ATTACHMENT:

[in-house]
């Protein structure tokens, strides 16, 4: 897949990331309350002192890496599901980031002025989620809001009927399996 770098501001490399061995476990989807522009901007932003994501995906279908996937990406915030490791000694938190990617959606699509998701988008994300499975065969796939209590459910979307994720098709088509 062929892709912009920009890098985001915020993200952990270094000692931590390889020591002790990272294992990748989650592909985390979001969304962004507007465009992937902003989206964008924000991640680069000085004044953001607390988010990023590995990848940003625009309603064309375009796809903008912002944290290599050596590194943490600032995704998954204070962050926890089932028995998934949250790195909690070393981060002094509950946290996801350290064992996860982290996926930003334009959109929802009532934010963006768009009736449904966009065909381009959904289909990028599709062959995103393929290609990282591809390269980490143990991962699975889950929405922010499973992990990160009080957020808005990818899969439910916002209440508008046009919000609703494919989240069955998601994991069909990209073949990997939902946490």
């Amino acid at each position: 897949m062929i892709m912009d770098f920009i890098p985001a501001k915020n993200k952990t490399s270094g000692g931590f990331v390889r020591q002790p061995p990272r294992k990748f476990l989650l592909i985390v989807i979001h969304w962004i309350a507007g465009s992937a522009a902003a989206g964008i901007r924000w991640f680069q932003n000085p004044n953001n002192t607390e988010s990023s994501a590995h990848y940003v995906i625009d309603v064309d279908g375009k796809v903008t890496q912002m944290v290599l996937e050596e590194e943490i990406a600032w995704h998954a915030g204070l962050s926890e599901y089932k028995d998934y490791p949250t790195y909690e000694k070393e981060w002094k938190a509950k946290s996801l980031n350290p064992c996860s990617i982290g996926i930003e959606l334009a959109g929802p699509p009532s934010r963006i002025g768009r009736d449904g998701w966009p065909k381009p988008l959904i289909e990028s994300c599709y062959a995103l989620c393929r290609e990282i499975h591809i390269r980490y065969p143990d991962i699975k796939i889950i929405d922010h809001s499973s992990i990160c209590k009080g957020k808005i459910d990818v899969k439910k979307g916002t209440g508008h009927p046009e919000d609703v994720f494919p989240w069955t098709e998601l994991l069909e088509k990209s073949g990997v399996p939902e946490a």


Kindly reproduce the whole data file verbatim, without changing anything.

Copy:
[in-house]
């Protein structure tokens, strides 16, 4: 897949990331309350002192890496599901980031002025989620809001009927399996 770098501001490399061995476990989807522009901007932003994501995906279908996937990406915030490791000694938190990617959606699509998701988008994300499975065969796939209590459910979307994720098709088509 062929892709912009920009890098985001915020993200952990270094000692931590390889020591002790990272294992990748989650592909985390979001969304962004507007465009992937902003989206964008924000991640680069000085004044953001607390988010990023590995990848940003625009309603064309375009796809903008912002944290290599050596590194943490600032995704998954204070962050926890089932028995998934949250790195909690070393981060002094509950946290996801350290064992996860982290996926930003334009959109929802009532934010963006768009009736449904966009065909381009959904289909990028599709062959995103393929290609990282591809390269980490143990991962699975889950929405922010499973992990990160009080957020808005990818899969439910916002209440508008046009919000609703494919989240069955998601994991069909990209073949990997939902946490």
């Amino acid at each position: 897949m062929i892709m912009d770098f920009i890098p985001a501001k915020n993200k952990t490399s270094g000692g931590f990331v390889r020591q002790p061995p990272r294992k990748f476990l989650l592909i985390v989807i979001h969304w962004i309350a507007g465009s992937a522009a902003a989206g964008i901007r924000w991640f680069q932003n000085p004044n953001n002192t607390e988010s990023s994501a590995h990848y940003v995906i625009d309603v064309d279908g375009k796809v903008t890496q912002m944290v290599l996937e050596e590194e943490i990406a600032w995704h998954a915030g204070l962050s926890e599901y089932k028995d998934y490791p949250t790195y909690e000694k070393e981060w002094k938190a509950k946290s996801l980031n350290p064992c996860s990617i982290g996926i930003e959606l334009a959109g929802p699509p009532s934010r963006i002025g768009r009736d449904g998701w966009p065909k381009p988008l959904i289909e990028s994300c599709y062959a995103l989620c393929r290609e990282i499975h591809i390269r980490y065969p143990d991962i699975k796939i889950i929405d922010h809001s499973s992990i990160c209590k009080g957020k808005i459910d990818v899969k439910k979307g916002t209440g508008h009927p046009e919000d609703v994720f494919p989240w069955t098709e998601l994991l069909e088509k990209s073949g990997v399996p939902e946490a």